| Written By: Dewey Wilson, Ph.D.|
Most likely, anyone who has ever attended weekly or monthly staff meetings can recall some unpleasant experience. According to a recent Harris poll, 46 percent of those polled admit they would rather do things like take a trip to the Department of Motor Vehicles, watch paint dry or even endure a root canal than sit through a boring staff meeting. Additionally, 35% of attendees consider staff meetings a waste of time.
So why do these Americans subject themselves to such agony? The answer is quite simple: because when done effectively, staff meetings are the mile markers on the road to success. Companies that consistently monitor budgets, communicate project status, identify obstacles and recognize what works well, then create future strategies for implementation all stand a much greater chance for success than those that don’t. So what happens when we apply this same concept to marriage?
Take a few moments to ask yourself the following questions:
- Would you say you and your spouse have a good understanding regarding your monthly finances and the detailed expenses needed to operate your family?
- Do you both agree on a plan for who handles family responsibilities such as going to the grocery store, doing laundry, outside chores, inside cleaning, etc.?
- Have you established and agreed on a plan for overseeing and implementing each family member’s schedule?
- Could you quickly identify what seems to work well?
- Do you work together to effectively problem solve and and make mid-course changes?
- Have you made future family plans and established strategies for success?
So, how did you do? Proverbs 21:5 says, “The plans of the diligent lead surely to abundance.” Abundance here means experiencing the abundant life, which is founded on Christ (John 10:10) and represented by order as opposed to chaos or turmoil. Maybe it’s time for you and your spouse to not just consider having staff meetings, but actually make plans to have one soon. Here are a few tips for getting started:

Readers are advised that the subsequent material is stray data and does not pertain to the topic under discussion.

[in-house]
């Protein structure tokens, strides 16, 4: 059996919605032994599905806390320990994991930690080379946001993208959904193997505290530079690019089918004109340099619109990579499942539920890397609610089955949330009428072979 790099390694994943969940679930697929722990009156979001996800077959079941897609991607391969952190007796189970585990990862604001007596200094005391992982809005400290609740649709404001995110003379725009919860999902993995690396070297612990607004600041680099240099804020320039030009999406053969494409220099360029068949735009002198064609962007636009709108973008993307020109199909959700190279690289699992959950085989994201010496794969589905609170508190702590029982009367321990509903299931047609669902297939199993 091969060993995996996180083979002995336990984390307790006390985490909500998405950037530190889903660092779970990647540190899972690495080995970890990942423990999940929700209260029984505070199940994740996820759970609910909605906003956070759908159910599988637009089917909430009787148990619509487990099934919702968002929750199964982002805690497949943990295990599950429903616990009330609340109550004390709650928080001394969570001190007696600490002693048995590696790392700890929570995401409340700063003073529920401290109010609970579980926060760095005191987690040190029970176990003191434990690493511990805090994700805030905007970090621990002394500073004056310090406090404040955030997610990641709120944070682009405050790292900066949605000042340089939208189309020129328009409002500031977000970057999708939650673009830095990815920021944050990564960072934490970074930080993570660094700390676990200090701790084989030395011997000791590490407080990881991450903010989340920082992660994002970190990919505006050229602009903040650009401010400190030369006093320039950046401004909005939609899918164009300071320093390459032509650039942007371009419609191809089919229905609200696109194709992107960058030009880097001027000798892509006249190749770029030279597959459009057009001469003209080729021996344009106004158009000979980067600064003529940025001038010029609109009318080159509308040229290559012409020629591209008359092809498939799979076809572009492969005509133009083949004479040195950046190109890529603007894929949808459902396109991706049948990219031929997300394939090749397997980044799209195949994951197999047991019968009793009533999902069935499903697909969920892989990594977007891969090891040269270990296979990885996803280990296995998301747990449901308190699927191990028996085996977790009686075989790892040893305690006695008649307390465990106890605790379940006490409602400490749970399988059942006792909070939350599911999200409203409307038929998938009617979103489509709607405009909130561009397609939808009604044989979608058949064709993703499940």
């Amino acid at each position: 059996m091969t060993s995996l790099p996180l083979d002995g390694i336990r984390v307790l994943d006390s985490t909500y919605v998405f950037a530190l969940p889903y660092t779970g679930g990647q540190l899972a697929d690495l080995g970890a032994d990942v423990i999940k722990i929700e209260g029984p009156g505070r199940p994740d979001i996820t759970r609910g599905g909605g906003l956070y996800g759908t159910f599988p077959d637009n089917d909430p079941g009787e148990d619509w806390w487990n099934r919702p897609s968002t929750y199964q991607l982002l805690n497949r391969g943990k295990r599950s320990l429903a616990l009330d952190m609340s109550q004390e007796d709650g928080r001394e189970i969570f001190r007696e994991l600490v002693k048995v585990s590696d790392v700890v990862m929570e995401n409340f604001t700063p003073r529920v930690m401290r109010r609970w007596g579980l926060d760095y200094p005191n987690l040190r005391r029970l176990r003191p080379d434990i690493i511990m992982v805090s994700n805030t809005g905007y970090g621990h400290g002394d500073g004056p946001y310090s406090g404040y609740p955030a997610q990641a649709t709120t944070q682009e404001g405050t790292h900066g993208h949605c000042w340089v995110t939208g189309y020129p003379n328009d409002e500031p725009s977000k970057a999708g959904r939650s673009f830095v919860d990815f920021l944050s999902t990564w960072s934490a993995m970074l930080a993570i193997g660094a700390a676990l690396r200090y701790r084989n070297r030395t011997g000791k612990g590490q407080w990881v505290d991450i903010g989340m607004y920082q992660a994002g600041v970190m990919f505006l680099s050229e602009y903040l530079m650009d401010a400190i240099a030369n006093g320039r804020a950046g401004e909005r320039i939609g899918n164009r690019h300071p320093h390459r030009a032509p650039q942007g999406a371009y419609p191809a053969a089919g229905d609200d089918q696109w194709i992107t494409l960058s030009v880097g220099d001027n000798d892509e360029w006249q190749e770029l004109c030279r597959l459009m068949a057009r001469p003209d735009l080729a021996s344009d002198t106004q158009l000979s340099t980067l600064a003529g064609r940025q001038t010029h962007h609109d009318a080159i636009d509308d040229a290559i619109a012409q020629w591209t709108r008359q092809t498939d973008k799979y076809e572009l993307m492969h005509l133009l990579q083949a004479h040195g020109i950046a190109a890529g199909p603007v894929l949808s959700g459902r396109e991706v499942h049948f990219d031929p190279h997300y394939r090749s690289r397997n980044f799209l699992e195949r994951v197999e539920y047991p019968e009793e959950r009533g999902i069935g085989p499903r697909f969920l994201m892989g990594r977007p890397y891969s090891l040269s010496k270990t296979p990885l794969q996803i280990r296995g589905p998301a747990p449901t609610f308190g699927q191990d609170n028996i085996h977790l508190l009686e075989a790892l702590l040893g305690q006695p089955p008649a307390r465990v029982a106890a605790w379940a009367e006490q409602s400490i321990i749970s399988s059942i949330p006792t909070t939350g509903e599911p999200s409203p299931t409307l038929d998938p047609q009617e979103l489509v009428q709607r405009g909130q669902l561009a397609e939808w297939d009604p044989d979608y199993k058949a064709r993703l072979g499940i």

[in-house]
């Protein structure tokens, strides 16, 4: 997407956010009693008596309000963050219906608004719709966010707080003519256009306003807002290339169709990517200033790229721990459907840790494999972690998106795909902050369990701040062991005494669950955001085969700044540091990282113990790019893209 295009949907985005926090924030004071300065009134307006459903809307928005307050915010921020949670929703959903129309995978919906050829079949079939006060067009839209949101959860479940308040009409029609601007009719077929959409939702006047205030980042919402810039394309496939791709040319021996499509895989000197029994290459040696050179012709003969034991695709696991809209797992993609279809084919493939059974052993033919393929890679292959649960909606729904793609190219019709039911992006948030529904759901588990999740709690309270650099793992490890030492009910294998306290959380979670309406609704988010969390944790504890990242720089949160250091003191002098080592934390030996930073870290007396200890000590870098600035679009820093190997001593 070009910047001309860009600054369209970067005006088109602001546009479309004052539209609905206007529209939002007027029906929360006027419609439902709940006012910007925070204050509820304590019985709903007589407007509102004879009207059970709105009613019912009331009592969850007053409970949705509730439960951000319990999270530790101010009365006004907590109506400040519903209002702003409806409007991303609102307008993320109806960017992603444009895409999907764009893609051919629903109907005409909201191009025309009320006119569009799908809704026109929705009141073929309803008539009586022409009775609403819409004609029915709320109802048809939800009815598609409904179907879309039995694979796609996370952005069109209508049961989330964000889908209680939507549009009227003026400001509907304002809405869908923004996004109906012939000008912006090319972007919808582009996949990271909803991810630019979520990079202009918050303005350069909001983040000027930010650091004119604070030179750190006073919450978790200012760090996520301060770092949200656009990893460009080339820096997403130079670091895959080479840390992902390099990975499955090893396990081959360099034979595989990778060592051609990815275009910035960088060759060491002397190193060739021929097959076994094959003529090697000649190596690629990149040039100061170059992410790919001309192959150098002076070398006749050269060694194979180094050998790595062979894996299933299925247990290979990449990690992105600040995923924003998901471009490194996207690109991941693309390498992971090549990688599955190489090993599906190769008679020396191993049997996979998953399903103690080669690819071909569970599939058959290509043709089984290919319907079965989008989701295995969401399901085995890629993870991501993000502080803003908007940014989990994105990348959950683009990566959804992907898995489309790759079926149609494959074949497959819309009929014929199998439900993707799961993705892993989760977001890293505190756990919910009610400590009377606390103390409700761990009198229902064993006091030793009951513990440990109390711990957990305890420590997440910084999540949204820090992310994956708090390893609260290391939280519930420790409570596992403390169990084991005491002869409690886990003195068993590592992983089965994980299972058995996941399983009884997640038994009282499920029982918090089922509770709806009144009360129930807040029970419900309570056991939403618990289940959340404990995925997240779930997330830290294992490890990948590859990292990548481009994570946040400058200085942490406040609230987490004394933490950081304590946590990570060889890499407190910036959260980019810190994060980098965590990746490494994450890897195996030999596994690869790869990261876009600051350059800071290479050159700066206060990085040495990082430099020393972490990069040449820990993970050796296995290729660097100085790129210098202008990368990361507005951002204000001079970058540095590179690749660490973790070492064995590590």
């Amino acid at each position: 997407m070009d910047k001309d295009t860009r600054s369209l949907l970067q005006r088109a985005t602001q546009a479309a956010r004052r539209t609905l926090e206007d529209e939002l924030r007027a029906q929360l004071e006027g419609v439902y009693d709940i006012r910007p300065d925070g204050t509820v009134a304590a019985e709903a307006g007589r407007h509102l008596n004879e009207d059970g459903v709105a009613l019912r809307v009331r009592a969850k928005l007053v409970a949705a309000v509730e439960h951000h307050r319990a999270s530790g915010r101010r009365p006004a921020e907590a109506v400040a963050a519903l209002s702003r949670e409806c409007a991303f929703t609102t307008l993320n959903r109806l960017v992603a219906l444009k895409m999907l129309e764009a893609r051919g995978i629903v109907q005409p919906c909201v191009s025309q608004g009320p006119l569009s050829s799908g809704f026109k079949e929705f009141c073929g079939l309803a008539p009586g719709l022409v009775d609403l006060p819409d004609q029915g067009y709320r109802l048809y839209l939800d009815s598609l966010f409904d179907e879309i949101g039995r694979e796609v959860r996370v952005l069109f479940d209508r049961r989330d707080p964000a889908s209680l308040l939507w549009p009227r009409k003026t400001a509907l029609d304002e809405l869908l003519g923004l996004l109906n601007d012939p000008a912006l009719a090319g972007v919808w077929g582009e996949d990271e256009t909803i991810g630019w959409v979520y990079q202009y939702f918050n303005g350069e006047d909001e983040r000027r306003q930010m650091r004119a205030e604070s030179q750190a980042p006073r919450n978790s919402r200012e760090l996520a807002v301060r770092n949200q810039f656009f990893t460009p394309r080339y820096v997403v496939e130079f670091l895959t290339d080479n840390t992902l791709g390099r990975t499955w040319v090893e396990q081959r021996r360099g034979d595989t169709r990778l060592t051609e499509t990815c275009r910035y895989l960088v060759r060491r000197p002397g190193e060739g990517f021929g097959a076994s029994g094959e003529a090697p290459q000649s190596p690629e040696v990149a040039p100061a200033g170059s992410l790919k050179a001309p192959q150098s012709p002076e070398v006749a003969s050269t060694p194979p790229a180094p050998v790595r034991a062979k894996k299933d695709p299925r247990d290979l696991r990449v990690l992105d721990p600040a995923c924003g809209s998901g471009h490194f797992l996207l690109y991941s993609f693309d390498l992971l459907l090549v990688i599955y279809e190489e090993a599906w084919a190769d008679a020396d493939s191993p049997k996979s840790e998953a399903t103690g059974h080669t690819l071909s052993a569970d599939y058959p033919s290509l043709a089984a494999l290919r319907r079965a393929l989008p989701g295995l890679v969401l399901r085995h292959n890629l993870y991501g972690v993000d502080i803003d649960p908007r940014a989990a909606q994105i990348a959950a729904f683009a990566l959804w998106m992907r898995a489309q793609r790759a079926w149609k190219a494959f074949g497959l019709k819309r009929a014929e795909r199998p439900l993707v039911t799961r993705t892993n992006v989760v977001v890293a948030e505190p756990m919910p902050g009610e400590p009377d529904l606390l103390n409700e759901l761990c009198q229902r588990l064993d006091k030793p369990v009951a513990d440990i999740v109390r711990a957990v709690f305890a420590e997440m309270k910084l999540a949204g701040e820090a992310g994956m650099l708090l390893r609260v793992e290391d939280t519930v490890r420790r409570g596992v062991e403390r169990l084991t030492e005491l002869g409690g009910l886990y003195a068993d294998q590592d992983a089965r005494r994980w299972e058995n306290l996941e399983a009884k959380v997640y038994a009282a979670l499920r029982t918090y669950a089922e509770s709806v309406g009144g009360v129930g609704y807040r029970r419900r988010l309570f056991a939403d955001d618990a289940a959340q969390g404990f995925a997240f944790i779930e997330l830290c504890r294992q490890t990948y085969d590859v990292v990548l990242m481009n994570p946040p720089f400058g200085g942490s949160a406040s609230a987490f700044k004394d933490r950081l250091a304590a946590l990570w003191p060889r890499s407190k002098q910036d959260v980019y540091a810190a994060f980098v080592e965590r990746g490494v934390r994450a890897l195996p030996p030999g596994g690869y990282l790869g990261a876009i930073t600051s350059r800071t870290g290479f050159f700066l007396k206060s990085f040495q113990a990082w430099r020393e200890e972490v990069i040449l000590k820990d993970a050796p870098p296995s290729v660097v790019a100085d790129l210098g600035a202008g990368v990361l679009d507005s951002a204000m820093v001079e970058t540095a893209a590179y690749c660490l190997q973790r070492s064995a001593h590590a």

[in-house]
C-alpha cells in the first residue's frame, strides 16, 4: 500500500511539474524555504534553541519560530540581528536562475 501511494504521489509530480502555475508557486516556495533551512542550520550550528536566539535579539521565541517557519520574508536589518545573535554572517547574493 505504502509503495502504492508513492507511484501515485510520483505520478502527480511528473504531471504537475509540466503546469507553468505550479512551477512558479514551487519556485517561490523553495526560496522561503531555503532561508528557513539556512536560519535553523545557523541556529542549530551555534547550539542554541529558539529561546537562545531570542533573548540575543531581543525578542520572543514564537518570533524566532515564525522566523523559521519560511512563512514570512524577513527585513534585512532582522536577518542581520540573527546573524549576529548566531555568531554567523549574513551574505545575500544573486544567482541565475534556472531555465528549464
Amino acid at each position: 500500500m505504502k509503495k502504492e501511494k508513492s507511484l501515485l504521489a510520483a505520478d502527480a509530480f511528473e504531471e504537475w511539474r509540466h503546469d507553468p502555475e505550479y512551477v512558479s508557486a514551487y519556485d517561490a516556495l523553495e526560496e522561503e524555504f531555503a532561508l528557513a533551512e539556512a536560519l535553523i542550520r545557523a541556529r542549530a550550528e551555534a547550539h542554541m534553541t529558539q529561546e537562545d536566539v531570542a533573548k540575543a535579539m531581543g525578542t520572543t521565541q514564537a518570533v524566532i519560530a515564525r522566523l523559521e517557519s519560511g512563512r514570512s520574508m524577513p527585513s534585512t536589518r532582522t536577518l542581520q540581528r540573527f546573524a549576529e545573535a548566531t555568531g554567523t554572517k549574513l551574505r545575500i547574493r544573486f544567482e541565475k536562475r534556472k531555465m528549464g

- Schedule at least one hour a week or every other week for just the two of you to meet. You’ll be most successful if your scheduled appointment is the same each week. For example, it might be a Saturday morning or a weeknight after the kids are in bed.
- Place a high value on this time and keep it protected. Consider this time essential for building a stronger marriage. Therefore, choose a time in your week with little or no competing events. Should a meeting need to be changed occasionally, formulate your back up plan at the same time you decide what day will be your primary meeting date.
- Choose a location with little or no distractions. For some, that could be a quiet local restaurant or coffee house. The key word here is “quiet.” Others might consider it best to stay home. If so, it too needs to be free of distractions.
- Develop a standing agenda. For most of us that means discussing finances, weekly schedules for each family member, future events like holidays and vacations, etc...
- Agree beforehand on acceptable communication. Since what we communicate is often a reflection of our attitudes, taking time to prepare an attitude of openness and oneness will more often result in successful discussions. Communicate a willingness to help each other. Listen to ideas without criticism. Use words of appreciation and affirmation. Recognize when its time for a break or a time out.
Even though it might be rough getting started, the key is to start. Then, be willing to persevere through the difficult times. Remember, your diligence will surely lead to abundance!